For those readers who are professional artists, or artists by education, this will all seem sophomoric at best but I want to analyze “Hayfield” as it now exists and note the changes I want to try.
First off – here is the painting and its underpainting for reference (excuse the flash reflections):
The idea was to imply distance perspective agains the black underpainting by using very dark values near the right side and moving to lighter values to the left. That worked to my satisfaction at least.
As I look at the result, it seems to me the blocking image of a tree in the upper right corner should really have been changed to a dark, almost brooding cloud formation with maybe some backlighting. I may try to change that.
The hayfield itself turn out darker than I wanted but I think I’ll leave that alone, or I could change the paintings title to ‘Plowed Field?’ Nahhh!
The yellow trees however did not work out at all. In retrospect I forgot that yellow blended with black produces a green — in this case quite a sickly one. I’m going to try to change those to something more like a dried yellow color indicating the season. I also need to add a little highlighting, especially to the trees in the left portion of the painting.
And I notice there is no real focal point, although my eye at least seems to gravitate to the green tree popping up from the reds and oranges at the right upper thirds point. I think I will see if I can rework the vine on the fence a bit to become a morning glory to pop a little color closer to the bottom right thirds point.
I need to study the amount of impasto – the thickness of paint – needed in these acrylic images. When I do a knife based painting in acrylics the impasto is deeper and the colors look better — I may have been brushing the color out too thinly here which is why I can see the weave of the canvas so easily.
Most of all I need to work up my paint transparencies chart to avoid some of these problem situations.
This painting was an unexpected surprise. As I looked at it when finished I saw a valley running near a mountain with pine trees. Yet it started as just blocks of color in order to practice the “pine tree” technique. I had to ask myself, to what extent does the painting ‘suggest’ and the mind ‘interpret’ what is seen. Not a particularly surprising thought, but a bit startling to actually experience it. The larger version ‘Three Pines’ is at this gallery page.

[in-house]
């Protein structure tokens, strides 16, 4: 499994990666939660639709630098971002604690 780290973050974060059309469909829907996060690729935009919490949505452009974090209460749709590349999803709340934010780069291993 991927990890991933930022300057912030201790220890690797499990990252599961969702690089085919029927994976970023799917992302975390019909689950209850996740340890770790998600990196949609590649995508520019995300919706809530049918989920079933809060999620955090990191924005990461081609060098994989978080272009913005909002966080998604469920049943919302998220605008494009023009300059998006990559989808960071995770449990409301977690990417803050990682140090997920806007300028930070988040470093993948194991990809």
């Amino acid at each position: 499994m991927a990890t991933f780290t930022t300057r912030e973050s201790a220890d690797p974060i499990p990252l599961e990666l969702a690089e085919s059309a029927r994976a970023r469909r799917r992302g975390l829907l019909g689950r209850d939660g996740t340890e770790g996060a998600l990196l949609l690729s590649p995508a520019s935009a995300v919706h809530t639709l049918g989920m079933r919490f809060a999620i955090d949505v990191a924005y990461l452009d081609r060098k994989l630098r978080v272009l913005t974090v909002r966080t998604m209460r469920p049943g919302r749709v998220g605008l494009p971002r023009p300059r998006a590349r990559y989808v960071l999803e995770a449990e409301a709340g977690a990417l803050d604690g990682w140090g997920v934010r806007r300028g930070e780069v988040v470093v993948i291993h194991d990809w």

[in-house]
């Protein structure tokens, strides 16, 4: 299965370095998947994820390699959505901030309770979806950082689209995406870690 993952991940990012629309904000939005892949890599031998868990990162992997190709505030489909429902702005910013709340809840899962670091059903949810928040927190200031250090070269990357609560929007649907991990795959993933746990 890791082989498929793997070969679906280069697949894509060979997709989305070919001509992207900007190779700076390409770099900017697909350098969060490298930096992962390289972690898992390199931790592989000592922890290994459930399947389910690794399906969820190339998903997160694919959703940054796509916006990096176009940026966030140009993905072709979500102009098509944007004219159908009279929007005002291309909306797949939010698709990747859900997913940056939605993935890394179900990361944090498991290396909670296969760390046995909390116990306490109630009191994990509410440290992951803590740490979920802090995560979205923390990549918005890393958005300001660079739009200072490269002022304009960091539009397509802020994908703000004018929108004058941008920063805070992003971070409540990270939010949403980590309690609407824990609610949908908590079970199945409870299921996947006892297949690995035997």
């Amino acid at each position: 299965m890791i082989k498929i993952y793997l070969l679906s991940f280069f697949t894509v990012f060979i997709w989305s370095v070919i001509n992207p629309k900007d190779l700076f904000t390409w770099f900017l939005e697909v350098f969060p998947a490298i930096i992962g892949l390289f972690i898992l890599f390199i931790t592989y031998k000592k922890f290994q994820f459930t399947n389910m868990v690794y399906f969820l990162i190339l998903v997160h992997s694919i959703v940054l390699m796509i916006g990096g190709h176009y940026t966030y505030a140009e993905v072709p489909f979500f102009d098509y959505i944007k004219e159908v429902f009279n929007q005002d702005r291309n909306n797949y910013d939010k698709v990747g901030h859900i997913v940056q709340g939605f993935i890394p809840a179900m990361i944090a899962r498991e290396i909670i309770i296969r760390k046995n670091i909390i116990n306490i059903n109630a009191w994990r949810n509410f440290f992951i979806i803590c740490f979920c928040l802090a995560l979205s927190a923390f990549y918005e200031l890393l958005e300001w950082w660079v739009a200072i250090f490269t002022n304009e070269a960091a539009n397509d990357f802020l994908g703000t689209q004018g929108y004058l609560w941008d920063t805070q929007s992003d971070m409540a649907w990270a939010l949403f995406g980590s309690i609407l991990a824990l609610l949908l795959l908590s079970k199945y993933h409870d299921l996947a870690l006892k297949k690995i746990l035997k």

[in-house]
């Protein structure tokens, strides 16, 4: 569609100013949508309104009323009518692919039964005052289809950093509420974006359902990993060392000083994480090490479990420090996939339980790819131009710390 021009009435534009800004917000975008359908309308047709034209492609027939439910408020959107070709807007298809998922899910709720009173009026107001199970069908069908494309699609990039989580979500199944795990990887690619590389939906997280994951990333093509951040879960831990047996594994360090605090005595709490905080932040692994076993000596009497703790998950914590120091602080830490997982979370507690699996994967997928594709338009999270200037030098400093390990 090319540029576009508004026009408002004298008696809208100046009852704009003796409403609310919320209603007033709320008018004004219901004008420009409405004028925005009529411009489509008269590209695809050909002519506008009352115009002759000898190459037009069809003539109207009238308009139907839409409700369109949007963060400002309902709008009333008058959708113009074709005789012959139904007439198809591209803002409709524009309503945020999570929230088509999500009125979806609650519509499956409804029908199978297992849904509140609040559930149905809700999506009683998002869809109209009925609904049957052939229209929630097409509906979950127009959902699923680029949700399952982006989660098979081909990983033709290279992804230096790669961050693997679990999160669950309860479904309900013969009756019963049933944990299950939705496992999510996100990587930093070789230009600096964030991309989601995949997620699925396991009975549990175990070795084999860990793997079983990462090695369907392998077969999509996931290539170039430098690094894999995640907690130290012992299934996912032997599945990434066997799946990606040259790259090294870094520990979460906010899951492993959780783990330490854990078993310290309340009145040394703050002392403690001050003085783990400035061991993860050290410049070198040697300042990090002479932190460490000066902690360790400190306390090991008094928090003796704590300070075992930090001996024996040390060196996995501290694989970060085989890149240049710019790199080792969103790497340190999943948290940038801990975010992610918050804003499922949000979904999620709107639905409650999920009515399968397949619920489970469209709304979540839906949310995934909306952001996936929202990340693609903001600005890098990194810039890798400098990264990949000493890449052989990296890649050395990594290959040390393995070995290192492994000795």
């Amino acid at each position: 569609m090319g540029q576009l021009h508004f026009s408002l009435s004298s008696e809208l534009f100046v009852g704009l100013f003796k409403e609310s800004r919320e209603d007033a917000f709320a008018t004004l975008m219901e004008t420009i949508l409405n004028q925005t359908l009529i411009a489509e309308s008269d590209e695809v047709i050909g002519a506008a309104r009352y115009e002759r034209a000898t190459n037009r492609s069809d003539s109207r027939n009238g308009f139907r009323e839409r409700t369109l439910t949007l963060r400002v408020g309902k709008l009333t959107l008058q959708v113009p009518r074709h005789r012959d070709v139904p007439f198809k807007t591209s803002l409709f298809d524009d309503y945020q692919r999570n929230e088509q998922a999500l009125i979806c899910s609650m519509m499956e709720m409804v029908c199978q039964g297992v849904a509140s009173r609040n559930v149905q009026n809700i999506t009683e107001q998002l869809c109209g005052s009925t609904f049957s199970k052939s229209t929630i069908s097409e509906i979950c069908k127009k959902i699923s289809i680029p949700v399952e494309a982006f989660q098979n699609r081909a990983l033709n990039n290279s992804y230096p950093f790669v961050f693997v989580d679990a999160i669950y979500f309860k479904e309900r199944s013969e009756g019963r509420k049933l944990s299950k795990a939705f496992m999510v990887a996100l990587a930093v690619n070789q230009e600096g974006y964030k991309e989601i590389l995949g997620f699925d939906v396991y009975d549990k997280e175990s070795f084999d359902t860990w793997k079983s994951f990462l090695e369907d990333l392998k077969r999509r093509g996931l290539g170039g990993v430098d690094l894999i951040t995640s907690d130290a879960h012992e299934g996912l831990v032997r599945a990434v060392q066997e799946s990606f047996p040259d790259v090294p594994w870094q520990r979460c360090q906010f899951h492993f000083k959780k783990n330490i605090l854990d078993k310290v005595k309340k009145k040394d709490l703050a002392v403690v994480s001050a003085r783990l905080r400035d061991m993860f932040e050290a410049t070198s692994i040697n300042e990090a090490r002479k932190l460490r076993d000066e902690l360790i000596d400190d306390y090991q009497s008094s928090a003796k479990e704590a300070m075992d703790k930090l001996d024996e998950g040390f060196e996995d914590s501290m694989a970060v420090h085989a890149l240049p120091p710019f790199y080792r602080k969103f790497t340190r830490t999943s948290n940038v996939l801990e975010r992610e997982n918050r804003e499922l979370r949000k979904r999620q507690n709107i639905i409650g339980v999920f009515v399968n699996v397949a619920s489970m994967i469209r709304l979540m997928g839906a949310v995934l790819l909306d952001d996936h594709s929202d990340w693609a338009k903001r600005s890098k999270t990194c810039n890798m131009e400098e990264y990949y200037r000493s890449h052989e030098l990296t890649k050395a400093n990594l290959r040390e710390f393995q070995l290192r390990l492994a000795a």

I stumbled across an old photograph taken in the 1980s. It was when I was just learning how to set aperture and exposure time to take low light photographs. I was using Ektachrome 35mm slide film at the time. All I have left of the slide is this very bad scan, also done on the first scanner I ever owned — the name of which escapes me.
I always liked the photo mostly for sentimental reasons, recalling my joy at being able to capture what the sun looked like and being able to position the shot to have the sun setting right on top of the dock.
I wanted to know what would happen if I tried to capture this same image as an acrylic painting – I needed some experience mixing colors in acrylics which has turned out to be a problem since I cannot mix on the brush for some reason.
I began the painting by using painter’s tape to mask off the horizon line, and used black gesso for the sky. After that was dry I painted in the sky and let it dry. Next was to mix a color for the water and add it up to the horizon line. The rest of the painting was done by mixing colors (very dark browns, very dark greens) and finishing the components, adding the sun highlights at the end.
Obviously I was not able to render the sun the way I thought I should have, and will mask if off leaving a white disk should I ever try this effect again. But all in all, I am not upset with the result, which I’ve titled ‘Boca Ciega Sunset‘ (click for full image.)